Alistair Mant, Chairman, Socio-technical Study Group, spoke at the 2005 GO Society Conference in Toronto about his experiences and work with Wilfred Brown, the chairman of Glacier Metal Company, where the ideas about work levels were originally worked out. Mant makes the point that well before Dr. Jaques and his Tavistock colleagues came onto the scene, Brown was working to create a different kind of company.
Brown was a lifelong Socialist, according to Mant. He certainly published several times in Socialist papers in the 1940s and was always a member of Labour. Mant points out that when he was elevated to Baron, he chose to be Baron of the location of his favorite golf course. (Brown was a scratch golfer throughout much of his life.)
Brown was a complex man. “He understood power,” Mant says, and was certainly not averse to accumulating power. Gerry Kraines asked if Brown’s experiences in the 1930s (he married shareholder’s relatives twice) didn’t represent a opportunistic quality. Which Mant admits that it did (“in a good way!”). Those of us who are not power people do not always understand the ways of those who use power well. Brown was not averse to getting power but he also believed that “power should be corralled”, even including his own power as chief executive and Chairman of Glacier Metal Company.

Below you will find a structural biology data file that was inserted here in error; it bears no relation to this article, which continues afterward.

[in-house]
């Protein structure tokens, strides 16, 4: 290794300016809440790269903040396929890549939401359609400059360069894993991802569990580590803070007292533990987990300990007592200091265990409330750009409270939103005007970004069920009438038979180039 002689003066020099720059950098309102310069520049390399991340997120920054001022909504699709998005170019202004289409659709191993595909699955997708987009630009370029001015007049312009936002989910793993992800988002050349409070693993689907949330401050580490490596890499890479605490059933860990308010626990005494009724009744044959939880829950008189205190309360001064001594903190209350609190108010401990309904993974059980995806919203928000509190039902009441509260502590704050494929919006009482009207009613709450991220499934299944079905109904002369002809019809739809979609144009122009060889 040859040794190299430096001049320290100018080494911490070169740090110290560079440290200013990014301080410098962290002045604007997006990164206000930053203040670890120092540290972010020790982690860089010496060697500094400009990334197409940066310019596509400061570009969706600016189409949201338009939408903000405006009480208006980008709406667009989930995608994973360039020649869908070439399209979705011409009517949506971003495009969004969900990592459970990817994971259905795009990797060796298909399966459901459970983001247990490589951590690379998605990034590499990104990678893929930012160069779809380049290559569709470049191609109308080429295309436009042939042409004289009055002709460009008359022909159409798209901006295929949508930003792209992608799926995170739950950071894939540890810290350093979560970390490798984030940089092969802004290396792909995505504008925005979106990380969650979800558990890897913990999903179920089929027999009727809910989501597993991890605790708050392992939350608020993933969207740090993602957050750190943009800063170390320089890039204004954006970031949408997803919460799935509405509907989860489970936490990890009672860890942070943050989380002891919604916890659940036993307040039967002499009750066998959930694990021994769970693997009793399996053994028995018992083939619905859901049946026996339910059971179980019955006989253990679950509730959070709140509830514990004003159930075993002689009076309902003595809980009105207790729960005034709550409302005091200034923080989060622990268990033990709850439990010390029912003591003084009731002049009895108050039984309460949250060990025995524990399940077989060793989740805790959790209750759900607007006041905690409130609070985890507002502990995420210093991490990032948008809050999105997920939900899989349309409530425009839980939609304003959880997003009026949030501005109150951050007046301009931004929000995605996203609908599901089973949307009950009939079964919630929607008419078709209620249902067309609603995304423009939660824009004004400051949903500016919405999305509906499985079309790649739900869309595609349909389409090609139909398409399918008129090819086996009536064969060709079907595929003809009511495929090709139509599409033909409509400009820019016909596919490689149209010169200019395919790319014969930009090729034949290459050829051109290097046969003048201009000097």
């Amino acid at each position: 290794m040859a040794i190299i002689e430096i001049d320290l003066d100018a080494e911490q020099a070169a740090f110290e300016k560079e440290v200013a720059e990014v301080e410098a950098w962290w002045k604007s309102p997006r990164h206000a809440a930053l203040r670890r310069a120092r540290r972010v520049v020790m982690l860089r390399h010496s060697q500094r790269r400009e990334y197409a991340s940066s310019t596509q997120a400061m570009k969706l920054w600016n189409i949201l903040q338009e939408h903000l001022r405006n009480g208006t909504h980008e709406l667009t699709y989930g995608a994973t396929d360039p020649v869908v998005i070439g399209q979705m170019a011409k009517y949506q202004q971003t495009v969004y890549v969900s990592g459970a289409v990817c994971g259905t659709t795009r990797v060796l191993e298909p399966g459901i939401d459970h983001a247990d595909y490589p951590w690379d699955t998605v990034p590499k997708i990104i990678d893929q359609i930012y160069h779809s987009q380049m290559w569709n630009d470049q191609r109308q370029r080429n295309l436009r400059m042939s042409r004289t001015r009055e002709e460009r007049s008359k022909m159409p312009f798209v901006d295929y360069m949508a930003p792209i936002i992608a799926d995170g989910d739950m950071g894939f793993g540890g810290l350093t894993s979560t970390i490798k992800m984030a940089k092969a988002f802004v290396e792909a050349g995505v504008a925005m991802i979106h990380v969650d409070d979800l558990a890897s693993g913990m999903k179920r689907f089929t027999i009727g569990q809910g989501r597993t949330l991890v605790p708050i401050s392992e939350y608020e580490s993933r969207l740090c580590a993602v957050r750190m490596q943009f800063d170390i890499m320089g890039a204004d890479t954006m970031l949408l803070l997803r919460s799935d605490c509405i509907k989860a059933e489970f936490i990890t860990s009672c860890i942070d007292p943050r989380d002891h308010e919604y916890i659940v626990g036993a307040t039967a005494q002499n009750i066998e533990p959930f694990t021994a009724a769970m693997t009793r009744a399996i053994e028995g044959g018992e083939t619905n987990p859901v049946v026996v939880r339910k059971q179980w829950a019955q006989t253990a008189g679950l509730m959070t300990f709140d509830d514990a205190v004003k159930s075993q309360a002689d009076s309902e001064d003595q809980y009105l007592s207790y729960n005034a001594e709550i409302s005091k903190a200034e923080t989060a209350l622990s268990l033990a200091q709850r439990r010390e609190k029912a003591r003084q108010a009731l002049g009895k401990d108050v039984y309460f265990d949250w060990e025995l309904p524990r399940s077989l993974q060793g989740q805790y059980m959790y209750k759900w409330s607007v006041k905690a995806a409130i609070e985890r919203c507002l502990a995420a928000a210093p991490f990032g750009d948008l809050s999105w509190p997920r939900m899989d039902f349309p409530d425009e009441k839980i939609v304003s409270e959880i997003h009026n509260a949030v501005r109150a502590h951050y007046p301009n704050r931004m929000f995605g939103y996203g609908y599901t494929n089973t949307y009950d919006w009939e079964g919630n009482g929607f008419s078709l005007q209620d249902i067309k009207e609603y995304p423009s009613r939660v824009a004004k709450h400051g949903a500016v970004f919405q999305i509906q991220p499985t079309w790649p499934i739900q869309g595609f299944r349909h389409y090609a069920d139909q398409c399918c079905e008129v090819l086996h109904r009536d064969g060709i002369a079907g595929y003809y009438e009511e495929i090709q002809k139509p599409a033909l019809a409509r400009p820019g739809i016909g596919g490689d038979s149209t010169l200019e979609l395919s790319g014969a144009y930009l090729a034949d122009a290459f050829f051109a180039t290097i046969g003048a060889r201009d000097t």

Some excerpts from Mant’s discussion:
Elliott [Jaques] was bent on building RO and developing the theory… Wilfred [Brown] was bent on making industrial democracy work.
I’ve heard this from a lot of people, that there was a big difference in what the two men were really trying to do. Which makes sense: Jaques was a young researcher at the time and Brown was a Chief Executive, mixing ownership and executive.
Within a year of becoming chief executive, he had instituted a works council in every single factory — this going back to 1941. What you need to understand is that Brown was already on this pathway of seeing whether you could democratize an industrial organization.
As we said, this was very different assumptions than that of [unintelligible]. Because he was fond of the union. He saw the unions as part of the deal.